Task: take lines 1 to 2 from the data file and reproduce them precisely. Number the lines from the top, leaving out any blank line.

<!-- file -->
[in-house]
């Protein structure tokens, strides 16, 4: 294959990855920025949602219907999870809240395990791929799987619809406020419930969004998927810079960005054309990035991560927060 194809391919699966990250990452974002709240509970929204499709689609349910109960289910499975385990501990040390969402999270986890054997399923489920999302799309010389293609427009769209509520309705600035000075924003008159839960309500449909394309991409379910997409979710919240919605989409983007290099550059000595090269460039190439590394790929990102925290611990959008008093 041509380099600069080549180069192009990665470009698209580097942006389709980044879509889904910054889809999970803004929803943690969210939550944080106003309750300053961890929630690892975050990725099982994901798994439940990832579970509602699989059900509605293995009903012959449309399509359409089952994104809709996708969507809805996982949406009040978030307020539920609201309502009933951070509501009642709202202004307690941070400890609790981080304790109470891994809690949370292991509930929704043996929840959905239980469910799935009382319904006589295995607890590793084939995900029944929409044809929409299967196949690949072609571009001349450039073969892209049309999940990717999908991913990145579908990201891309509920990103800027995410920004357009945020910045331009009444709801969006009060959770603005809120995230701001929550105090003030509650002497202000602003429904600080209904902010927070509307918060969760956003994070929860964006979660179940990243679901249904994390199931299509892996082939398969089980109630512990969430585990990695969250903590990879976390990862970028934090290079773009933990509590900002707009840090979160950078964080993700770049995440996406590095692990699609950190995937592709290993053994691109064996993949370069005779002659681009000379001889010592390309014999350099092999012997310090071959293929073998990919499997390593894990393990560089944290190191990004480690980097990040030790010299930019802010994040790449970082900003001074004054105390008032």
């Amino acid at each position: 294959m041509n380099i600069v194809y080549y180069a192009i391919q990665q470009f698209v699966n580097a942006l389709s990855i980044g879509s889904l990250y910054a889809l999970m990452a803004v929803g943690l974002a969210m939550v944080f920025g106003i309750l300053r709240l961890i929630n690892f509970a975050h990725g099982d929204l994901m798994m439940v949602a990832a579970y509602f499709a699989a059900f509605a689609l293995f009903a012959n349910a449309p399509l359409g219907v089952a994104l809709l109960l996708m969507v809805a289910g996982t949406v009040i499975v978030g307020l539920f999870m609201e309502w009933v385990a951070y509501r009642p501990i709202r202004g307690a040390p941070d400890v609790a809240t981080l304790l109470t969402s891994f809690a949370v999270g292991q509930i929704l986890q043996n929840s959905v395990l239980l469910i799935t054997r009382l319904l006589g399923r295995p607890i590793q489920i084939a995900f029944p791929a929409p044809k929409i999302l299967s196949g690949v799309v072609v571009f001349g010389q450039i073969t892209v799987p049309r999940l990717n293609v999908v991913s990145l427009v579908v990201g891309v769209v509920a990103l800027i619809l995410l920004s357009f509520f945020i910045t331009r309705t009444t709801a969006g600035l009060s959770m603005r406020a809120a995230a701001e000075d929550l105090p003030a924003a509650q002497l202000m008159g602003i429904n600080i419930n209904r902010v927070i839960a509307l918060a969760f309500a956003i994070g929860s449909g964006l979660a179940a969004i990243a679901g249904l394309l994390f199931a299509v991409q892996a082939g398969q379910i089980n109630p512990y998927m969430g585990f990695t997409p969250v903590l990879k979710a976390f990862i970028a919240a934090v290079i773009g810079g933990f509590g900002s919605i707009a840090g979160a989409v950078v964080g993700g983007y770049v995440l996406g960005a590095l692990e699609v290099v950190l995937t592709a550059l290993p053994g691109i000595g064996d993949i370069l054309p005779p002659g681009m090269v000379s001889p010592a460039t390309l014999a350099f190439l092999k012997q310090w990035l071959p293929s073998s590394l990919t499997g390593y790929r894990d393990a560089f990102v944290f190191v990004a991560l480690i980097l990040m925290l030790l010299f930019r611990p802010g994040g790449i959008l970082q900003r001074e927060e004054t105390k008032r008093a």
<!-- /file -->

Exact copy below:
[in-house]
């Protein structure tokens, strides 16, 4: 294959990855920025949602219907999870809240395990791929799987619809406020419930969004998927810079960005054309990035991560927060 194809391919699966990250990452974002709240509970929204499709689609349910109960289910499975385990501990040390969402999270986890054997399923489920999302799309010389293609427009769209509520309705600035000075924003008159839960309500449909394309991409379910997409979710919240919605989409983007290099550059000595090269460039190439590394790929990102925290611990959008008093 041509380099600069080549180069192009990665470009698209580097942006389709980044879509889904910054889809999970803004929803943690969210939550944080106003309750300053961890929630690892975050990725099982994901798994439940990832579970509602699989059900509605293995009903012959449309399509359409089952994104809709996708969507809805996982949406009040978030307020539920609201309502009933951070509501009642709202202004307690941070400890609790981080304790109470891994809690949370292991509930929704043996929840959905239980469910799935009382319904006589295995607890590793084939995900029944929409044809929409299967196949690949072609571009001349450039073969892209049309999940990717999908991913990145579908990201891309509920990103800027995410920004357009945020910045331009009444709801969006009060959770603005809120995230701001929550105090003030509650002497202000602003429904600080209904902010927070509307918060969760956003994070929860964006979660179940990243679901249904994390199931299509892996082939398969089980109630512990969430585990990695969250903590990879976390990862970028934090290079773009933990509590900002707009840090979160950078964080993700770049995440996406590095692990699609950190995937592709290993053994691109064996993949370069005779002659681009000379001889010592390309014999350099092999012997310090071959293929073998990919499997390593894990393990560089944290190191990004480690980097990040030790010299930019802010994040790449970082900003001074004054105390008032």